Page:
Frank Fisher passed away peacefully on Tuesday 21 August 2012, in the loving company of his family.
While I haven’t previously highlighted the centrality of Frank’s influence on my work here at Beyond this Brief Anomaly, the inquiry is inspired by—and, I hope, imbued with—his unique presence and wisdom, his deep kindness and generosity, and his unwavering commitment to response-able being.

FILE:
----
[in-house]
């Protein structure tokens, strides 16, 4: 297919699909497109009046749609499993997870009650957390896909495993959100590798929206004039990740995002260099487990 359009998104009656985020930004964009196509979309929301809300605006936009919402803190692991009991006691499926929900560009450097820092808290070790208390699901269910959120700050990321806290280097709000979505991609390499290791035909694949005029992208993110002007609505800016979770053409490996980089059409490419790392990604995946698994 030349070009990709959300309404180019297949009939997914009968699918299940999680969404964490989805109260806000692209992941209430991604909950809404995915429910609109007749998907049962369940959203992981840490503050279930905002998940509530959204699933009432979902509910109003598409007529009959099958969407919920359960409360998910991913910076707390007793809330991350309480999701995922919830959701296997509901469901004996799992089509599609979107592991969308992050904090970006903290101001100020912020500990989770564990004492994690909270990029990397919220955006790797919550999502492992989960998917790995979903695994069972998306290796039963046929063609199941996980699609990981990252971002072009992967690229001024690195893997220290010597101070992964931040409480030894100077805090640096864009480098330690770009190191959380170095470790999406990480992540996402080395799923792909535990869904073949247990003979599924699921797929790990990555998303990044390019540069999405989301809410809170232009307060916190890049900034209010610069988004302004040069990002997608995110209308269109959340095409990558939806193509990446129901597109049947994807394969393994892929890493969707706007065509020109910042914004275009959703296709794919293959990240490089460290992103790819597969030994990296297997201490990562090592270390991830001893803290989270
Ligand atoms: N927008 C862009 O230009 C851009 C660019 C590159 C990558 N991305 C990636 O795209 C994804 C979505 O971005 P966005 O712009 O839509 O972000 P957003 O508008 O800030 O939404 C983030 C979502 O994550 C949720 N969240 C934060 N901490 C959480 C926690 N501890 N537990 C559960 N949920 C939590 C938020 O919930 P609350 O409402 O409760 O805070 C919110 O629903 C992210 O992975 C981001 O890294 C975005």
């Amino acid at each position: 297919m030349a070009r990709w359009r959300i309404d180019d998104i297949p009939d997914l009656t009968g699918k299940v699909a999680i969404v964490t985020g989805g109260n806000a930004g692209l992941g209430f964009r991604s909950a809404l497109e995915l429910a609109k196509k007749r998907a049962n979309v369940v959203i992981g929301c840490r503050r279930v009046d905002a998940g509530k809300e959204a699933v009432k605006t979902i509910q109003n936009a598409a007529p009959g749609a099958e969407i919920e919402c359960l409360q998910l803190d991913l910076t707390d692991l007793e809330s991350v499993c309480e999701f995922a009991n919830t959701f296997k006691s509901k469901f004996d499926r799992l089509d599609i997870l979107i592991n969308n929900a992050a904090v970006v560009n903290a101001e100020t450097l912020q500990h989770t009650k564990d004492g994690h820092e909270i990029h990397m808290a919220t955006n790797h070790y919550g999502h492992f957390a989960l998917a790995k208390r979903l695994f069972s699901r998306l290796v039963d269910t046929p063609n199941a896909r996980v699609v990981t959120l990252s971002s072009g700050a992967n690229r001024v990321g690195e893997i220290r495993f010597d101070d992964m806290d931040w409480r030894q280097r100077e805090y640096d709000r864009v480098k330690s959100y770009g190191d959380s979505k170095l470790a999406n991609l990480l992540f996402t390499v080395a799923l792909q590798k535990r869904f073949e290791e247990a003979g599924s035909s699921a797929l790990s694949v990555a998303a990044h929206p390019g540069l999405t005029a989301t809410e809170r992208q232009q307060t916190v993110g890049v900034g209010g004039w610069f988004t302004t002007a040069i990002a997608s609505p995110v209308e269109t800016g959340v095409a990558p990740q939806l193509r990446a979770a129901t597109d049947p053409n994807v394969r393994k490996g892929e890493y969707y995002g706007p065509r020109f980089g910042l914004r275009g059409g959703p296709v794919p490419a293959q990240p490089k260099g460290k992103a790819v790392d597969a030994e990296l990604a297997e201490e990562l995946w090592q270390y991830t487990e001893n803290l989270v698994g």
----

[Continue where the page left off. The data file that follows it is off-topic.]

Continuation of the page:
In outlining my own background, I made passing reference to my experience as a post-graduate educator in sustainability thinking and practice, and energy futures. Since 2004 I had the great privilege to work alongside Frank at Swinburne University in Melbourne, Australia, first in the Graduate Certificate in Sustainability offered by the National Centre for Sustainability, and more recently in the Faculty of Engineering and Industrial Science’s Master of Civil Engineering program. At the National Centre for Sustainability, Frank and I co-designed and taught together the subject Energy for the Future. After the course’s inaugural year, we also took over the teaching and ongoing development of the core subject Principles of Sustainability. In 2011 we introduced an updated and adapted version of Principles of Sustainability to the Master of Civil Engineering program. Our work together at Swinburne continued Frank’s previous quarter century pioneering post-graduate education in environmental science at Monash University. He was Director of the Graduate School of Environmental Science at Monash from 1990 until 2005.